Lawson uses disjointed, blog-like points to explain how to cling onto your mental stability by your fingernails. Her no-nonsense collection of confused thoughts explores her own personal battle with mental illness. Her advice is to take those “fine” moments and make them “amazing” because they are the moments that we take into battle to fight depression. She says to find joy in being outrageous because craziness isn’t all that bad.

Have you read one of these wonders of wisdom? If so we would love to hear about it! Take a pic of your fave Anti-Self Help and use #ponderingsbook. 

Exercise Myths, Activewear and Do You Want Coffee With That?

Exercise Myths, Activewear and Do You Want Coffee With That?

Sarah Healy Exercise Myths Ponderings Magazine

Sarah Healy physiologist and columnist unpacks the myths about exercise and gets straight to the point!

Extra flexible people are double jointed – Nope, not a thing in humans.

 

Joints can be hypermobile, but there are definitely no extra joints in there! In fact, hypermobility features joints that easily move beyond the normal range expected for that particular joint. Which can be very handy for the contortionist and party trick, but alas, not an extra joint in sight!

 

Running is bad for your knees –

 

Research has found recreational runners have a lower risk of developing osteoarthritis than non-runners.  Everything within reason, of course, as the studies also showed that runners training and competing at a very high level for more than 15 years have the same likelihood of developing osteoarthritis as the general population. If I were talented and dedicated enough to be able to compete at such a high level for so long, I’d be happy to take that risk.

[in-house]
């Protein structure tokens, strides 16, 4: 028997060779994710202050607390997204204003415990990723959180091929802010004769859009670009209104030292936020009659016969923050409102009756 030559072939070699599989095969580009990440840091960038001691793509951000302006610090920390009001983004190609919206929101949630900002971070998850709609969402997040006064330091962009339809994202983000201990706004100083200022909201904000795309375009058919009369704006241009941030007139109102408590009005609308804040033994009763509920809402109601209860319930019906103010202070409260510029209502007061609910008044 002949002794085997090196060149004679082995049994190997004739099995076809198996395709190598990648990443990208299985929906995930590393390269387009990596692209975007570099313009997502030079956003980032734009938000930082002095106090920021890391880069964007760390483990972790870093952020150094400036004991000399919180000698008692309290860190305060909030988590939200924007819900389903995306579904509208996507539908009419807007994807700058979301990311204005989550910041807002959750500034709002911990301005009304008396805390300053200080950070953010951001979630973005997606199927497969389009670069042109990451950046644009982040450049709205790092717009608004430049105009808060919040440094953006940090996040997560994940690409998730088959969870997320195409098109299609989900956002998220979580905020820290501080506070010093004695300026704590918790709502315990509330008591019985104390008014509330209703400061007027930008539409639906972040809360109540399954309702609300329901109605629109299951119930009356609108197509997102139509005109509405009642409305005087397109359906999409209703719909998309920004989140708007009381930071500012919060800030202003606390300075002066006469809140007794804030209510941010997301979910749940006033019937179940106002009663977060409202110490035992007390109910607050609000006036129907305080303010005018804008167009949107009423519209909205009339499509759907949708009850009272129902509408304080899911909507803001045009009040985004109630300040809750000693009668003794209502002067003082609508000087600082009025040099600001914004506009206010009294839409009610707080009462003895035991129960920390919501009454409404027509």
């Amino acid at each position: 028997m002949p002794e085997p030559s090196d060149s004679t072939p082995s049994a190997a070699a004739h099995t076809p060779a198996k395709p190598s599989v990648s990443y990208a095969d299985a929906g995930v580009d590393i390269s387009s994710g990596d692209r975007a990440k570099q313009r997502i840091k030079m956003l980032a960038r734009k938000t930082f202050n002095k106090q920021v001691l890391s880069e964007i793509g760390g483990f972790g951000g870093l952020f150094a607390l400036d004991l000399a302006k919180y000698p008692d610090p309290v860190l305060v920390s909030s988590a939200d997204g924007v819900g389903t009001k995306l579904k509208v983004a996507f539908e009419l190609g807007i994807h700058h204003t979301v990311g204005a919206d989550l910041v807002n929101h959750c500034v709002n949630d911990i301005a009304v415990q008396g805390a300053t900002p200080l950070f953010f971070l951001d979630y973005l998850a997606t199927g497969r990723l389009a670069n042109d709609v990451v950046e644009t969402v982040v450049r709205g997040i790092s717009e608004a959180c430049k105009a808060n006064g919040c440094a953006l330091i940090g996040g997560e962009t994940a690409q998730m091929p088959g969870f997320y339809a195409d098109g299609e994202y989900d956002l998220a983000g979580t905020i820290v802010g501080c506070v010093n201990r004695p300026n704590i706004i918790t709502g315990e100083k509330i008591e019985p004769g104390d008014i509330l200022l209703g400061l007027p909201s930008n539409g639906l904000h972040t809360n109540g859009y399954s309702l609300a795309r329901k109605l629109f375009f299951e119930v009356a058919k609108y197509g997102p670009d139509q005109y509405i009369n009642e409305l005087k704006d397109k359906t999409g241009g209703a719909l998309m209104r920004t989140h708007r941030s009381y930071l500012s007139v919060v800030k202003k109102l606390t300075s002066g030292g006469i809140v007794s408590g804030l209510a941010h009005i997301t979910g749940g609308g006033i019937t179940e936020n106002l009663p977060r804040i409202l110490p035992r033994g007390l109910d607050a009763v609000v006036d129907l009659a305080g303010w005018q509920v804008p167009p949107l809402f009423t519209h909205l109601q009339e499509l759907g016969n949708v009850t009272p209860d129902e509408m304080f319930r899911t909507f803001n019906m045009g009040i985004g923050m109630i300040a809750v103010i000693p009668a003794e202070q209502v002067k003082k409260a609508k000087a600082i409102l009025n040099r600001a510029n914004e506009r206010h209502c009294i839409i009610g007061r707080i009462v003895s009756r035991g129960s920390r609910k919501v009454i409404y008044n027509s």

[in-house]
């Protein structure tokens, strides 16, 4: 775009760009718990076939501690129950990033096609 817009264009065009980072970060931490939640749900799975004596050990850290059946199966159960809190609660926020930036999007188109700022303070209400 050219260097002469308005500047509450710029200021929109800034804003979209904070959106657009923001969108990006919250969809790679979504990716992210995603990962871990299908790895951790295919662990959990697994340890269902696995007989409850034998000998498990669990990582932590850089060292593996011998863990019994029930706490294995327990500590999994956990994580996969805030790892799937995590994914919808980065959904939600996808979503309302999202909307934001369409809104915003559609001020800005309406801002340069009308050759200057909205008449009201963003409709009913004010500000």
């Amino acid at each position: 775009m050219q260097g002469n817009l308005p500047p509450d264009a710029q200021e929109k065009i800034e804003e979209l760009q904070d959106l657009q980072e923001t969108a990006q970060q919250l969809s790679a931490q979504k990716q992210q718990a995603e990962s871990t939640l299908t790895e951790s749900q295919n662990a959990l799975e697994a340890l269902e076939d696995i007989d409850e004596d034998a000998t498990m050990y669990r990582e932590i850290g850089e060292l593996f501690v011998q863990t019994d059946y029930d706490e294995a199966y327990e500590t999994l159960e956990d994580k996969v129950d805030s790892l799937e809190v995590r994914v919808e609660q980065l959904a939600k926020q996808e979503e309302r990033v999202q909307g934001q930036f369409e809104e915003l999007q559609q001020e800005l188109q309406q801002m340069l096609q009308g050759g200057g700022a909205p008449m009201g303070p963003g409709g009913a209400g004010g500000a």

You need to wear ACTIVEWEAR to exercise – Definitely not.

 

Anything comfortable to move in will work. I’ve been known to get a few exercises done before breakfast in my PJ’s, so no judgement from me! We know everyone loves a good lycra but its about movement not lorna.

 

When you ride with a group you must stop for coffee – full disclosure, I used to ride in a bunch and more often than not we stopped for a coffee, but I’m just saying you don’t have to.

 

You need to be fit to attend an aerobics class (now known as group exercise classes) – the class is how you get fit not the other way round. Stand up the back, do what you can, adlib the rest.  

If you have a sore knee, treat the knee – nope.

 Teknique Health Sarah Healy Ponderings Magazine

Remember that song “the hip bone is connected to the thigh bone, the thigh bone is connected to the knee bone…?” Well, when one area of the body hurts, it is often also influenced by another area. It’s amazing how often my clients with chronic shoulder pain have low back pain as well. Treating one specific area doesn’t address the rest of what is going on in there!

 

Our bodies are very good at compensating and finding the easiest way to do something. If we can’t squeeze our shoulders back, we’ll arch our lower back by tilting our hips to create a similar movement. This compensatory action can create strain or overuse of the lower back muscles.